When kids are teetering around on a 4 inch wide surface raised 4-ish feet off the floor and then they start turning cartwheels, aerials and backflips on it, ya really ought to put a mat underneath it. Ya know, just in case.
In fact, if you run a gym club you really want to put a mat on either side of your beams which are ideally spaced six feet apart. Some gymnastics gyms space their beams 4 feet apart. We don’t recommend that. Think about it. If you think about the length of the gymnasts as they’re leaping and gymnastics-ing, ehhhh, 4 feet just isn’t a safe enough margin for little noggins not to go knockin’ on the beam or the gymnast next door.
You also want to position a mat at the end of each beam. Additionally, you want to pad the upright legs, as well as cover the part of the leg that’s on the floor.
The goal is to create one big safe landing space under, at the end and to the sides of the beam for when doing skills on that 4 inch wide space doesn’t go as hoped, every time, because we all know it won’t.
Why pad the balance beam legs?
In Mike’s time as a coach, he’s seen girls fall on beam in all kinds of ways. Girls can slip at the end of the beam and hit one of the legs. They can lose their balance and end up splitting the beam or one legs slips and hits the beam upright underneath. Sometimes, you’ll get a gymnast who misses a dismount and lands short or bounces forward and hits a beam upright. You want to be sure your kids are hitting padded metal and not just straight metal. Your kids will thank you, your parents will thank you, your insurance will thank you.
In your average gymnastics club or gym training setting you’ll want to use our 6ft x 15.5ft x 4.75in. thick beam landing mats for under your beams.
Gymnastics balance beams are 16.5 feet long. Did you know that? A lot of folks don’t know that!
At the end of each beam, you’ll want your dismount mats to be at least 6ft x 12ft x 4.75in. landing mats. Yes, gymnasts can fly, but what goes up? Must come down!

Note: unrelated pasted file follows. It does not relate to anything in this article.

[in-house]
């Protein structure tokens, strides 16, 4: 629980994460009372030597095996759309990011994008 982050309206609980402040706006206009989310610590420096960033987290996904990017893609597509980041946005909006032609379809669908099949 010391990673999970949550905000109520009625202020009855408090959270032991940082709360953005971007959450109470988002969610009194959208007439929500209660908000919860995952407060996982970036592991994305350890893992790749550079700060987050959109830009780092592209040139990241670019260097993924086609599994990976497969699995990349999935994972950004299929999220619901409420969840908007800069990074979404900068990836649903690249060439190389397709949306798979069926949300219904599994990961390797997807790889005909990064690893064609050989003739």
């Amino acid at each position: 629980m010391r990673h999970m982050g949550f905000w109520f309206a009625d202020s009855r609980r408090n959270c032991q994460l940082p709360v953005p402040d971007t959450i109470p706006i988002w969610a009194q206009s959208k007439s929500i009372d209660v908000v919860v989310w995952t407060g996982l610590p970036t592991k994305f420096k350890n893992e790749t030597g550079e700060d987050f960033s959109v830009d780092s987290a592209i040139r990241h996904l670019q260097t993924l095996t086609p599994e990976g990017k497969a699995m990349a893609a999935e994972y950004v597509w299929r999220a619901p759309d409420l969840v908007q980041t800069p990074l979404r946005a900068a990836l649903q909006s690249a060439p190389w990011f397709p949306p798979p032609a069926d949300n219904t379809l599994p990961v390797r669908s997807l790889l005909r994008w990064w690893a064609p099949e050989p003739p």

In an official competition setting, USA Gymnastics requires a minimum of two 7.5ft x 15.5ft x 4.75in. mats under the beam and one 7.5ft x 18ft on one end and 7.5ft x 12ft on the other end. The 7.5ft x 18ft dismount mat is unlikely to be a mat most gym clubs would have on hand. This is not a gymnastics mat they would have space for in their regular day-to-day training activities.
In a competition setting, you’re going to have your beams arranged differently, so you’ll want to use our 8ft x 15.5ft x 4.75in. under beam mats where you would have 2 of these positioned side by side, meeting under the beam. If you’re doing a club competition, you can probably use your 6ft x 15.5ft x 4.75in mats, but we do recommend you use a wider mat which allows more margin for human error.
If you’re little girl is lucky and she’s got a competition balance beam for home training, she’s still going to need to play it safe. You’ll want that 6ft x 15.5ft x 4.75in. under beam mat, plus padding for the uprights and at least one 6ft x 12 ft x 4.75in. landing mat at the end where she’ll be doing her dismounts plus some throw mats or skill cushions.
Beneath all the beauty and grace of the gymnastics beam lies a whole lotta padding.